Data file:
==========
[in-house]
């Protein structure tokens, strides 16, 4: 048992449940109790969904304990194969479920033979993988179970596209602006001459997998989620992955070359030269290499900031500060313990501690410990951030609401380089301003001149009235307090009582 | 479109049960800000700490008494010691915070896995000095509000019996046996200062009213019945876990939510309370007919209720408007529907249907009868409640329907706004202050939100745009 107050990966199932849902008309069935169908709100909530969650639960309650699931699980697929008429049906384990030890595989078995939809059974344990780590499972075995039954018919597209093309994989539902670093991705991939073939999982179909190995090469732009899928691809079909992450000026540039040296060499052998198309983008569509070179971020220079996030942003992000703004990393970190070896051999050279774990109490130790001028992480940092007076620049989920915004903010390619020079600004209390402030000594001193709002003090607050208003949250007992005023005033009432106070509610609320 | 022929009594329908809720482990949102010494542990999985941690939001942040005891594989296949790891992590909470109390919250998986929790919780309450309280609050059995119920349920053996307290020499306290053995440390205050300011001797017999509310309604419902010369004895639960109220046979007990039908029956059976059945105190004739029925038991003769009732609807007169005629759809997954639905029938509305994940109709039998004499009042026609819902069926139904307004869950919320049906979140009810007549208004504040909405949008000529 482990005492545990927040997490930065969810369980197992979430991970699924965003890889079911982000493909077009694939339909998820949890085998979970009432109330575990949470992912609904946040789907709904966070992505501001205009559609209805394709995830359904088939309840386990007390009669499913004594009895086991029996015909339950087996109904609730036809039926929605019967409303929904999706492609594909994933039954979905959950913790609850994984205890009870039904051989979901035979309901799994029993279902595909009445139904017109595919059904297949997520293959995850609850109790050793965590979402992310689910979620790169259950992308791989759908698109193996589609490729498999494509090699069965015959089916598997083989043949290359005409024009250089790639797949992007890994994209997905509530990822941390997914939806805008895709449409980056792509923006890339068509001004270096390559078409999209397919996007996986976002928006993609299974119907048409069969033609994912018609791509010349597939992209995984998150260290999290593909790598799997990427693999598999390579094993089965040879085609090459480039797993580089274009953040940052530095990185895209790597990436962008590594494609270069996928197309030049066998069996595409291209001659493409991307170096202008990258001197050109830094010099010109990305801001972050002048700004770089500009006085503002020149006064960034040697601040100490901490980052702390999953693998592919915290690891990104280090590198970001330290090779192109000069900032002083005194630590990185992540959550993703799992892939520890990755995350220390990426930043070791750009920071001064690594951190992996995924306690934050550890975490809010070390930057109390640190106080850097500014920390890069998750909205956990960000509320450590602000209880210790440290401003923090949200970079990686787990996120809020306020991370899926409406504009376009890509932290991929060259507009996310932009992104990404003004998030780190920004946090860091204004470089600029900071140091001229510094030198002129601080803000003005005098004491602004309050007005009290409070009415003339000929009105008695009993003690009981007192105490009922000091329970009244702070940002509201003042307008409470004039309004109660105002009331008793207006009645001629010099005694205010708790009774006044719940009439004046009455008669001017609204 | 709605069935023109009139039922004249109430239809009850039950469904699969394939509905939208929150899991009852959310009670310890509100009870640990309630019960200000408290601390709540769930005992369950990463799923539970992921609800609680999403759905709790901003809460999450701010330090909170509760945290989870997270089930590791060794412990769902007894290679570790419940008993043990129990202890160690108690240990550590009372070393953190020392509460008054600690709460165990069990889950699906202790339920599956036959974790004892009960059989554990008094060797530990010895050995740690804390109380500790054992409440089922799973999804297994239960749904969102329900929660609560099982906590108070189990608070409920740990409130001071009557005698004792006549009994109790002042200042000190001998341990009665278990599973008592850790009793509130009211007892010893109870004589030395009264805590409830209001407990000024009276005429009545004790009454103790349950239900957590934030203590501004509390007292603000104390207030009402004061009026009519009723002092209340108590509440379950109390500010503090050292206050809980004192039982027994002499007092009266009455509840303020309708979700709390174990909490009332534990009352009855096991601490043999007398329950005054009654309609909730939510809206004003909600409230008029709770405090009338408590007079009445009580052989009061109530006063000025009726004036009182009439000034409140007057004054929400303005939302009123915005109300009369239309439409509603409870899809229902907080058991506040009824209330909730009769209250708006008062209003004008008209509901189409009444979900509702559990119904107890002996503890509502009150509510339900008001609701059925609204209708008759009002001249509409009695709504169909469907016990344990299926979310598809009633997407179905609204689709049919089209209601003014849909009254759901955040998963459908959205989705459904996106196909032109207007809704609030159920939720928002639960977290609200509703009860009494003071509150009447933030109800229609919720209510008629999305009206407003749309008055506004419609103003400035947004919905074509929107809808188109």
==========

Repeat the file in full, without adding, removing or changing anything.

[in-house]
């Protein structure tokens, strides 16, 4: 048992449940109790969904304990194969479920033979993988179970596209602006001459997998989620992955070359030269290499900031500060313990501690410990951030609401380089301003001149009235307090009582 | 479109049960800000700490008494010691915070896995000095509000019996046996200062009213019945876990939510309370007919209720408007529907249907009868409640329907706004202050939100745009 107050990966199932849902008309069935169908709100909530969650639960309650699931699980697929008429049906384990030890595989078995939809059974344990780590499972075995039954018919597209093309994989539902670093991705991939073939999982179909190995090469732009899928691809079909992450000026540039040296060499052998198309983008569509070179971020220079996030942003992000703004990393970190070896051999050279774990109490130790001028992480940092007076620049989920915004903010390619020079600004209390402030000594001193709002003090607050208003949250007992005023005033009432106070509610609320 | 022929009594329908809720482990949102010494542990999985941690939001942040005891594989296949790891992590909470109390919250998986929790919780309450309280609050059995119920349920053996307290020499306290053995440390205050300011001797017999509310309604419902010369004895639960109220046979007990039908029956059976059945105190004739029925038991003769009732609807007169005629759809997954639905029938509305994940109709039998004499009042026609819902069926139904307004869950919320049906979140009810007549208004504040909405949008000529 482990005492545990927040997490930065969810369980197992979430991970699924965003890889079911982000493909077009694939339909998820949890085998979970009432109330575990949470992912609904946040789907709904966070992505501001205009559609209805394709995830359904088939309840386990007390009669499913004594009895086991029996015909339950087996109904609730036809039926929605019967409303929904999706492609594909994933039954979905959950913790609850994984205890009870039904051989979901035979309901799994029993279902595909009445139904017109595919059904297949997520293959995850609850109790050793965590979402992310689910979620790169259950992308791989759908698109193996589609490729498999494509090699069965015959089916598997083989043949290359005409024009250089790639797949992007890994994209997905509530990822941390997914939806805008895709449409980056792509923006890339068509001004270096390559078409999209397919996007996986976002928006993609299974119907048409069969033609994912018609791509010349597939992209995984998150260290999290593909790598799997990427693999598999390579094993089965040879085609090459480039797993580089274009953040940052530095990185895209790597990436962008590594494609270069996928197309030049066998069996595409291209001659493409991307170096202008990258001197050109830094010099010109990305801001972050002048700004770089500009006085503002020149006064960034040697601040100490901490980052702390999953693998592919915290690891990104280090590198970001330290090779192109000069900032002083005194630590990185992540959550993703799992892939520890990755995350220390990426930043070791750009920071001064690594951190992996995924306690934050550890975490809010070390930057109390640190106080850097500014920390890069998750909205956990960000509320450590602000209880210790440290401003923090949200970079990686787990996120809020306020991370899926409406504009376009890509932290991929060259507009996310932009992104990404003004998030780190920004946090860091204004470089600029900071140091001229510094030198002129601080803000003005005098004491602004309050007005009290409070009415003339000929009105008695009993003690009981007192105490009922000091329970009244702070940002509201003042307008409470004039309004109660105002009331008793207006009645001629010099005694205010708790009774006044719940009439004046009455008669001017609204 | 709605069935023109009139039922004249109430239809009850039950469904699969394939509905939208929150899991009852959310009670310890509100009870640990309630019960200000408290601390709540769930005992369950990463799923539970992921609800609680999403759905709790901003809460999450701010330090909170509760945290989870997270089930590791060794412990769902007894290679570790419940008993043990129990202890160690108690240990550590009372070393953190020392509460008054600690709460165990069990889950699906202790339920599956036959974790004892009960059989554990008094060797530990010895050995740690804390109380500790054992409440089922799973999804297994239960749904969102329900929660609560099982906590108070189990608070409920740990409130001071009557005698004792006549009994109790002042200042000190001998341990009665278990599973008592850790009793509130009211007892010893109870004589030395009264805590409830209001407990000024009276005429009545004790009454103790349950239900957590934030203590501004509390007292603000104390207030009402004061009026009519009723002092209340108590509440379950109390500010503090050292206050809980004192039982027994002499007092009266009455509840303020309708979700709390174990909490009332534990009352009855096991601490043999007398329950005054009654309609909730939510809206004003909600409230008029709770405090009338408590007079009445009580052989009061109530006063000025009726004036009182009439000034409140007057004054929400303005939302009123915005109300009369239309439409509603409870899809229902907080058991506040009824209330909730009769209250708006008062209003004008008209509901189409009444979900509702559990119904107890002996503890509502009150509510339900008001609701059925609204209708008759009002001249509409009695709504169909469907016990344990299926979310598809009633997407179905609204689709049919089209209601003014849909009254759901955040998963459908959205989705459904996106196909032109207007809704609030159920939720928002639960977290609200509703009860009494003071509150009447933030109800229609919720209510008629999305009206407003749309008055506004419609103003400035947004919905074509929107809808188109």